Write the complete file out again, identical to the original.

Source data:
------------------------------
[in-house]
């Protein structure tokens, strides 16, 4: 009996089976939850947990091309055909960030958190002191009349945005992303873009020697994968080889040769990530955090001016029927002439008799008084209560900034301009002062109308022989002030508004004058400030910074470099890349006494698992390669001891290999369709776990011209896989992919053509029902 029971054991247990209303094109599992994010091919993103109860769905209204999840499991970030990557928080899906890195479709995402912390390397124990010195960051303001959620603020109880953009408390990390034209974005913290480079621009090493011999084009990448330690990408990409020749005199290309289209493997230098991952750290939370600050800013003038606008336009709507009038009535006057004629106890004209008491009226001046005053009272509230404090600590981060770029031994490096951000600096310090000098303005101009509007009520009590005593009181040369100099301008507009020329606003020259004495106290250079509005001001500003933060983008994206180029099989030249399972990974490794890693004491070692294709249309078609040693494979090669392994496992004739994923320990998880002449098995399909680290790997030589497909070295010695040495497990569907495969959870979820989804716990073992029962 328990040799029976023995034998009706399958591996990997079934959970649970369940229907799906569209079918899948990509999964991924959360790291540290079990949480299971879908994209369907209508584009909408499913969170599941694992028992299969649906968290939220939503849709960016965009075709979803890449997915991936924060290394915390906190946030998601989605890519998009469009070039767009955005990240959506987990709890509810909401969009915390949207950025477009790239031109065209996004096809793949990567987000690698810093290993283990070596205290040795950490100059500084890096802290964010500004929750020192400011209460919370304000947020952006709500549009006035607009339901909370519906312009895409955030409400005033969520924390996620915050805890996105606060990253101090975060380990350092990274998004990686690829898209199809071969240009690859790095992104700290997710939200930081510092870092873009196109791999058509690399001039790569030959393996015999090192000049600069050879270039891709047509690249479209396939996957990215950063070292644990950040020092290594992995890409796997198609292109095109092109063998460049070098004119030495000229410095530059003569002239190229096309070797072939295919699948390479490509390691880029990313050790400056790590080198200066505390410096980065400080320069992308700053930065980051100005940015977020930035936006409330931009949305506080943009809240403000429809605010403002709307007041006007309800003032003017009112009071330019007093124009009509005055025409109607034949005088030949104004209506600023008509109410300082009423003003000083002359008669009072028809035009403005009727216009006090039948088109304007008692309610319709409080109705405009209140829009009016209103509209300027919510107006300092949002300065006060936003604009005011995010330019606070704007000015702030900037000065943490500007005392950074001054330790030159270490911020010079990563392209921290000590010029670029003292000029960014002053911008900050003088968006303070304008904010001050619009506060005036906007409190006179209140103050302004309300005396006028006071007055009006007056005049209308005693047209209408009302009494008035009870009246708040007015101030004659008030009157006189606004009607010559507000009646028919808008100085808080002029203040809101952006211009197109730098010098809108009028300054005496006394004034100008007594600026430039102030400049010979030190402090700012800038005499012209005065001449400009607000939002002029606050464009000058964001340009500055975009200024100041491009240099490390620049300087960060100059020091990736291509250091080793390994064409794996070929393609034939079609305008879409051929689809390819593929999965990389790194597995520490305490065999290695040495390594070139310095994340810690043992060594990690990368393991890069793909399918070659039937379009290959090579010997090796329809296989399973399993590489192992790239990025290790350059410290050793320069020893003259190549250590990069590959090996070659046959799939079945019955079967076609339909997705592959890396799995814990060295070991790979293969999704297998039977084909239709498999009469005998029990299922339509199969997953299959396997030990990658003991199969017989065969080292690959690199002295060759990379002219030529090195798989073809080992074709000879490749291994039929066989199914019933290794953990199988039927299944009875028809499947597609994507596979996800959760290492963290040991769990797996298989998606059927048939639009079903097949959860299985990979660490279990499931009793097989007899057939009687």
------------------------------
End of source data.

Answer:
[in-house]
């Protein structure tokens, strides 16, 4: 009996089976939850947990091309055909960030958190002191009349945005992303873009020697994968080889040769990530955090001016029927002439008799008084209560900034301009002062109308022989002030508004004058400030910074470099890349006494698992390669001891290999369709776990011209896989992919053509029902 029971054991247990209303094109599992994010091919993103109860769905209204999840499991970030990557928080899906890195479709995402912390390397124990010195960051303001959620603020109880953009408390990390034209974005913290480079621009090493011999084009990448330690990408990409020749005199290309289209493997230098991952750290939370600050800013003038606008336009709507009038009535006057004629106890004209008491009226001046005053009272509230404090600590981060770029031994490096951000600096310090000098303005101009509007009520009590005593009181040369100099301008507009020329606003020259004495106290250079509005001001500003933060983008994206180029099989030249399972990974490794890693004491070692294709249309078609040693494979090669392994496992004739994923320990998880002449098995399909680290790997030589497909070295010695040495497990569907495969959870979820989804716990073992029962 328990040799029976023995034998009706399958591996990997079934959970649970369940229907799906569209079918899948990509999964991924959360790291540290079990949480299971879908994209369907209508584009909408499913969170599941694992028992299969649906968290939220939503849709960016965009075709979803890449997915991936924060290394915390906190946030998601989605890519998009469009070039767009955005990240959506987990709890509810909401969009915390949207950025477009790239031109065209996004096809793949990567987000690698810093290993283990070596205290040795950490100059500084890096802290964010500004929750020192400011209460919370304000947020952006709500549009006035607009339901909370519906312009895409955030409400005033969520924390996620915050805890996105606060990253101090975060380990350092990274998004990686690829898209199809071969240009690859790095992104700290997710939200930081510092870092873009196109791999058509690399001039790569030959393996015999090192000049600069050879270039891709047509690249479209396939996957990215950063070292644990950040020092290594992995890409796997198609292109095109092109063998460049070098004119030495000229410095530059003569002239190229096309070797072939295919699948390479490509390691880029990313050790400056790590080198200066505390410096980065400080320069992308700053930065980051100005940015977020930035936006409330931009949305506080943009809240403000429809605010403002709307007041006007309800003032003017009112009071330019007093124009009509005055025409109607034949005088030949104004209506600023008509109410300082009423003003000083002359008669009072028809035009403005009727216009006090039948088109304007008692309610319709409080109705405009209140829009009016209103509209300027919510107006300092949002300065006060936003604009005011995010330019606070704007000015702030900037000065943490500007005392950074001054330790030159270490911020010079990563392209921290000590010029670029003292000029960014002053911008900050003088968006303070304008904010001050619009506060005036906007409190006179209140103050302004309300005396006028006071007055009006007056005049209308005693047209209408009302009494008035009870009246708040007015101030004659008030009157006189606004009607010559507000009646028919808008100085808080002029203040809101952006211009197109730098010098809108009028300054005496006394004034100008007594600026430039102030400049010979030190402090700012800038005499012209005065001449400009607000939002002029606050464009000058964001340009500055975009200024100041491009240099490390620049300087960060100059020091990736291509250091080793390994064409794996070929393609034939079609305008879409051929689809390819593929999965990389790194597995520490305490065999290695040495390594070139310095994340810690043992060594990690990368393991890069793909399918070659039937379009290959090579010997090796329809296989399973399993590489192992790239990025290790350059410290050793320069020893003259190549250590990069590959090996070659046959799939079945019955079967076609339909997705592959890396799995814990060295070991790979293969999704297998039977084909239709498999009469005998029990299922339509199969997953299959396997030990990658003991199969017989065969080292690959690199002295060759990379002219030529090195798989073809080992074709000879490749291994039929066989199914019933290794953990199988039927299944009875028809499947597609994507596979996800959760290492963290040991769990797996298989998606059927048939639009079903097949959860299985990979660490279990499931009793097989007899057939009687």